Stuff to scrap: Everything else, including the plot, which fundamentally hinges on two college-educated girls not knowing what the capital of Brazil is. Julie and best friend (Brandy) win a free Caribbean vacation on a radio call-in show, where they and two gentlemen friends get preyed upon by the not-really-dead Ben Willis.
Best kill: Brandy’s boyfriend Tyrell (Mekhi Phifer) makes an impassioned speech, urging the hysterical Karla, Jennifer Esposito (playing a hotel bartender), and Julie to all relax, and cracking wise (one could say, really, that he cracks TOO wise) about having not seen any “psycho killers,” despite the entire hotel staff getting murdered all around him. Then Ben Willis, in full fisherman slicker gear, drops from the ceiling and gives him the Kevin Bacon-in-“Friday The 13th” hook-through-neck treatment. It's a fun moment.
Best gratuitous tank top moment:
“I’ll Always Know What You Did Last Summer” (2006)
Stuff to keep:
-The kills, I guess? I mean, they’re somewhat unimaginative, but my three favorites are: characters getting hooked through the mouth like a fish (this happens two or three times), characters getting impaled on stake-like objects (this happens twice), and the Best Kill (see below). There are a couple more ways these folks eat it, including the old getting-gutted-in-the-stomach bit from the first two movies, but they're trite at this point.
Stuff to scrap:
-There were WAY too many false positive scenes where we were sure someone was doomed to die or at least get severely injured (a la the Ryan Phillippe car-chase scene in the original movie), but instead they're left alive without a scratch. I feel like new director Sylvain White shot these scenes after the fact to make the movie ran 92 minutes instead of 55.
-The confounding plot: when faking a killer fisherman attack at a Fourth of July carnival in… Broken Ridge, Colorado (not really sure why’d they think of a killer fisherman in a town surrounded on all sides by mountains, but whatever), the pranksters’ friend suffers a tragic accidental death. They cover up the prank, and a year later this incites the ghost of Ben Willis to pick them off one by one in an act of karmic vengeance. He cannot be killed by conventional means (only via his magical fisherman hooks), and ends up being an undead demon that looks like this:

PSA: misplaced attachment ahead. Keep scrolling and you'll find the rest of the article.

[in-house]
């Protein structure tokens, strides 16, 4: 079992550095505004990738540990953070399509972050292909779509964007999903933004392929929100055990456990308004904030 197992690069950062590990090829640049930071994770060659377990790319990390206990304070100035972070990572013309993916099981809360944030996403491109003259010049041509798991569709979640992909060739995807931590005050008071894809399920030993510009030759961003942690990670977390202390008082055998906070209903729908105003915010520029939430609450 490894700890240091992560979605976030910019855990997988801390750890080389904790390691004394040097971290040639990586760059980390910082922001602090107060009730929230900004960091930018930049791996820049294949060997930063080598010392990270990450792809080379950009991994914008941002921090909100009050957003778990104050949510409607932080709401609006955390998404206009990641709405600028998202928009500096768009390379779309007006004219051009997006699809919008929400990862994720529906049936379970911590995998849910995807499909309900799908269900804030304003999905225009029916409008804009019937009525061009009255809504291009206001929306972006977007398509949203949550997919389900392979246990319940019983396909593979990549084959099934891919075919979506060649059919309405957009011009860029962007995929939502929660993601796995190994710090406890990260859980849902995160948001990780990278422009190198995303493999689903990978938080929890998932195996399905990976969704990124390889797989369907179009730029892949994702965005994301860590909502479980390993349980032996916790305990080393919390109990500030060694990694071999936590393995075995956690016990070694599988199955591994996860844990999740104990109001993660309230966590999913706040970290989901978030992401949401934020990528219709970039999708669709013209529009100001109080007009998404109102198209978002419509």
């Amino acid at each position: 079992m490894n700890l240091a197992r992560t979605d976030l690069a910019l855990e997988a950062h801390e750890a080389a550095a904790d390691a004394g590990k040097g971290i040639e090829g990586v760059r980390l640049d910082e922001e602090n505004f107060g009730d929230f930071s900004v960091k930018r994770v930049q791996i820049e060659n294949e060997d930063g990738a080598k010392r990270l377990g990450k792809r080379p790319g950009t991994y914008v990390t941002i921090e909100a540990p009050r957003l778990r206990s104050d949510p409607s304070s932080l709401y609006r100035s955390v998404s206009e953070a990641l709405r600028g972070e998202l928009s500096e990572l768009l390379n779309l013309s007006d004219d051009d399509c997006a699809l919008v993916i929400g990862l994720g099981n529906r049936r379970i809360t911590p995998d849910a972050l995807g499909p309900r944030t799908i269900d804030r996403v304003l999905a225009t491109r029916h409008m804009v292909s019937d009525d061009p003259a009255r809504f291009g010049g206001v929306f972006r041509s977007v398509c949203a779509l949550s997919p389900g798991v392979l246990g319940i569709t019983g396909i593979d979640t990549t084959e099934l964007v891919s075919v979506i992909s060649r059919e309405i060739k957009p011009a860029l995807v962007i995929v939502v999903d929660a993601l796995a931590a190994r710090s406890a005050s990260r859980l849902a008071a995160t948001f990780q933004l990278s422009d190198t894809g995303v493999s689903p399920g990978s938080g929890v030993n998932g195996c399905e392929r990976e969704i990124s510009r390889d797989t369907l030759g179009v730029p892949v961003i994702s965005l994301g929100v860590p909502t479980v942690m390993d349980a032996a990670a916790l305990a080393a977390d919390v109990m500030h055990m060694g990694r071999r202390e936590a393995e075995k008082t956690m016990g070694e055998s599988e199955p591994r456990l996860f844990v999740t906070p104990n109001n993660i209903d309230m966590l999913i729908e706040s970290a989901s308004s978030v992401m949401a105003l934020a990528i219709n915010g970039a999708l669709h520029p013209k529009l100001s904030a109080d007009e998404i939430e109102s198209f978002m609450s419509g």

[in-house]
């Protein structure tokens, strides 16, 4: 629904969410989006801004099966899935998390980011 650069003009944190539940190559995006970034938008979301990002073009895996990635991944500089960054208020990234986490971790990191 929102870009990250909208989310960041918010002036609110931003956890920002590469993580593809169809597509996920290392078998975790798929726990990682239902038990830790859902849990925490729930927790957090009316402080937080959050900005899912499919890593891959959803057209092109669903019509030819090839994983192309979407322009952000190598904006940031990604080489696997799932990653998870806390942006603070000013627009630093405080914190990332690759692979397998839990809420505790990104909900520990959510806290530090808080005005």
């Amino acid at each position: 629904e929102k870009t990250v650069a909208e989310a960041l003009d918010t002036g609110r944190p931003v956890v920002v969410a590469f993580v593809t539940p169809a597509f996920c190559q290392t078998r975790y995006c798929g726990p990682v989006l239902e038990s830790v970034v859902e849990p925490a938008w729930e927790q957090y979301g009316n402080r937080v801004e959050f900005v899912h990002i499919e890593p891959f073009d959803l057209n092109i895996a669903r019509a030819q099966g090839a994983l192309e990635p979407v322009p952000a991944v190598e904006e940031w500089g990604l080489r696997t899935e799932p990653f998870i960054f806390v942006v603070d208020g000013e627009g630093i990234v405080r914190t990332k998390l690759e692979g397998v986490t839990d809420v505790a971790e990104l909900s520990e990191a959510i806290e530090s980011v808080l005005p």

Best kill: The fisherman’s two-pronged death by way of a hook to the cranium AND a combine harvester at the hands of our replacement Jennifer Love Hewitt, Amber (Brooke Nevin), as seen HERE, is quite awesome.
Best gratuitous tank top moment: Amber ALSO wears tight white tanks most of the time. The best moment is when hers is covered in her tight grey tank topped-friend’s blood after cradling the friend’s gored skull against her stomach. Gross, yet… provocative.
“I Know What You Did Last Summer” serves as an ideal candidate for the remake treatment — unlike recent unnecessary remakes of “Psycho” or “Halloween,” for instance, here is a cool nugget of a horror movie idea with legitimate room for improvement. There are stories yet to be told with this conceit, stories about guilt and moral relativism, so I am absolutely onboard with a remake of this material. You know, provided there’s a generous helping of tank tops.
Alex Kirschenbaum is a rabid film and hoops maniac who occasionally surfaces from screening rooms and basketball arenas long enough to commit his fevered ramblings to paper. When he does, he writes for Fusion. Follow Alex on Twitter: @kirschhoops